ANN ARBOR, Mich. -- Join one of the largest single-day blood drives on the University of Michigan campus and register as an organ and tissue donor during Be a Hero at the Big House, 8 a.m.-5 p.m. Nov. 12.
High above the University of Michigan football field in the Jack Roth Stadium club, the event, hosted by Wolverines for Life and others, is the half-way mark in the 36th annual American Red Cross Blood Battle against Ohio State University.
Jimmy King, part of the University of Michigan’s Fab Five, will sign autographs from 11 a.m. to 1 p.m. With games, giveaways, food and a mascot dance-off with Detroit Tigers Paws, the day is a celebration of life-saving donation.
More than 3,500 very sick Michigan residents are waiting for organ transplants and a new shot at life. Thousands of others need tissue to relieve their pain, heal their wounds and help them see again.
“Organ donors have a unique ability to help,” says John Magee, M.D., director of transplantation at Michigan Medicine. “Every transplant surgery is the result of a special pairing of a donor and the person who received their gift. Although every patient is different, most share a common refrain in recovery: None would be alive without the selflessness of others.”
Among those who’ve received the gift of life is Miguel Tomas Lucio, a singer who always had a strong voice and once recorded under a major label and earned a Latin Grammy nomination.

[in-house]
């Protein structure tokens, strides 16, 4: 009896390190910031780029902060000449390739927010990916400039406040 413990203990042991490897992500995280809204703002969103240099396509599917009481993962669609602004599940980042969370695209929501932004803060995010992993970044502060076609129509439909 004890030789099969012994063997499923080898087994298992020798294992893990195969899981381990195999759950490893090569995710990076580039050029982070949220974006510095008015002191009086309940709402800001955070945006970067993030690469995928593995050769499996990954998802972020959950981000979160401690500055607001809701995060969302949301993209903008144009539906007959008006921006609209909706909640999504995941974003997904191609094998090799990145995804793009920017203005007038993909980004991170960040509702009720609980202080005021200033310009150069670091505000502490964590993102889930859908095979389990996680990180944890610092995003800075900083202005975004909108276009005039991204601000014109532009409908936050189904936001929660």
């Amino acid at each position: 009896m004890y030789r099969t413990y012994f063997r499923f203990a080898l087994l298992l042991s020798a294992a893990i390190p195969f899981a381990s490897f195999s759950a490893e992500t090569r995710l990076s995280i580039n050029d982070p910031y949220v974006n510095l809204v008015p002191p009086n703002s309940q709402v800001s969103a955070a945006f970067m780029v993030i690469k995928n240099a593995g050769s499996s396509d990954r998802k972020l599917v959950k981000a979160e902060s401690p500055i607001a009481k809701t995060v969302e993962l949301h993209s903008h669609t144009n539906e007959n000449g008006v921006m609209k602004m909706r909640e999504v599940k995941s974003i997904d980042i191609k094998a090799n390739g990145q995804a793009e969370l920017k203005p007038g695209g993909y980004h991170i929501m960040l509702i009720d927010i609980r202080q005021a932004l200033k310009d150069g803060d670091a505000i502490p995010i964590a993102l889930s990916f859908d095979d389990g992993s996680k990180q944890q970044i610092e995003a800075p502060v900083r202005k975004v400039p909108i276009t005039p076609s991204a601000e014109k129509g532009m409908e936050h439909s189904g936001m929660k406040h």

After a 2013 diagnosis of hepatocellular carcinoma — a liver cancer that would require a transplant for Lucio to survive — the artist has since lent his pipes to urge more people to register as organ donors.
The reason: “Not everyone survives the wait,” says Lucio, 48, a father of three who waited about a year to receive his new liver. “I know how lucky I am.”
Driven by personal experience, University of Michigan student Meghan Hoffman, 22, of Canton, urges college students to join the bone marrow registry. Young bone marrow donors are particularly important, as donors ages 18 to 44 provide the best chance of a successful transplant.
After being diagnosed in high school with a blood disorder, Hoffman received blood transfusions and eventually a bone marrow transplant. The gift of healthy donor cells came from her brother.
“I want bone marrow transplants to become common knowledge, viewed as essential and easy as donating blood,” she says.
If you don’t already have a red heart emblem on your license or ID, attend the Be A Hero event to sign up as an organ and tissue donor.
To make an appointment for a blood drive in the Blood Battle, Oct. 30-Nov. 22, call 1-800-RED-CROSS or make a donation appointment online at www.redcrossblood.org. Enter sponsor code “GoBlue” for a list of all drives on the U-M campus.